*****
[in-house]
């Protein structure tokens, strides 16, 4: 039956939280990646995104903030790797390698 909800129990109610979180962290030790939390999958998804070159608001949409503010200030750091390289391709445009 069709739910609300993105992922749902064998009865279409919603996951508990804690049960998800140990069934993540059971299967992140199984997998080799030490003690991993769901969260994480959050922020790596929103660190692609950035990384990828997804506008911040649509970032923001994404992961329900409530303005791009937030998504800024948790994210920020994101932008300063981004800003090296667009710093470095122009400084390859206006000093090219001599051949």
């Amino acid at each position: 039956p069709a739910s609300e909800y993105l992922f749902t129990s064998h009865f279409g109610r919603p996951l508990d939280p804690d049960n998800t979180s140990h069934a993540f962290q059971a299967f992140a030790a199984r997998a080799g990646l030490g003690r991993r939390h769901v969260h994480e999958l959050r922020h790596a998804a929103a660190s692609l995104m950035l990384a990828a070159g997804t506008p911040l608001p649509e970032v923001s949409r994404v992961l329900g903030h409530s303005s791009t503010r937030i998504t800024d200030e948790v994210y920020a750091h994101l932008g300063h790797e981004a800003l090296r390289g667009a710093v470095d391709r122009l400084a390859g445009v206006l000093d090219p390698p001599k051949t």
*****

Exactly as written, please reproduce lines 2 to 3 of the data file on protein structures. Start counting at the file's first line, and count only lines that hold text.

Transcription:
């Protein structure tokens, strides 16, 4: 039956939280990646995104903030790797390698 909800129990109610979180962290030790939390999958998804070159608001949409503010200030750091390289391709445009 069709739910609300993105992922749902064998009865279409919603996951508990804690049960998800140990069934993540059971299967992140199984997998080799030490003690991993769901969260994480959050922020790596929103660190692609950035990384990828997804506008911040649509970032923001994404992961329900409530303005791009937030998504800024948790994210920020994101932008300063981004800003090296667009710093470095122009400084390859206006000093090219001599051949």
């Amino acid at each position: 039956p069709a739910s609300e909800y993105l992922f749902t129990s064998h009865f279409g109610r919603p996951l508990d939280p804690d049960n998800t979180s140990h069934a993540f962290q059971a299967f992140a030790a199984r997998a080799g990646l030490g003690r991993r939390h769901v969260h994480e999958l959050r922020h790596a998804a929103a660190s692609l995104m950035l990384a990828a070159g997804t506008p911040l608001p649509e970032v923001s949409r994404v992961l329900g903030h409530s303005s791009t503010r937030i998504t800024d200030e948790v994210y920020a750091h994101l932008g300063h790797e981004a800003l090296r390289g667009a710093v470095d391709r122009l400084a390859g445009v206006l000093d090219p390698p001599k051949t």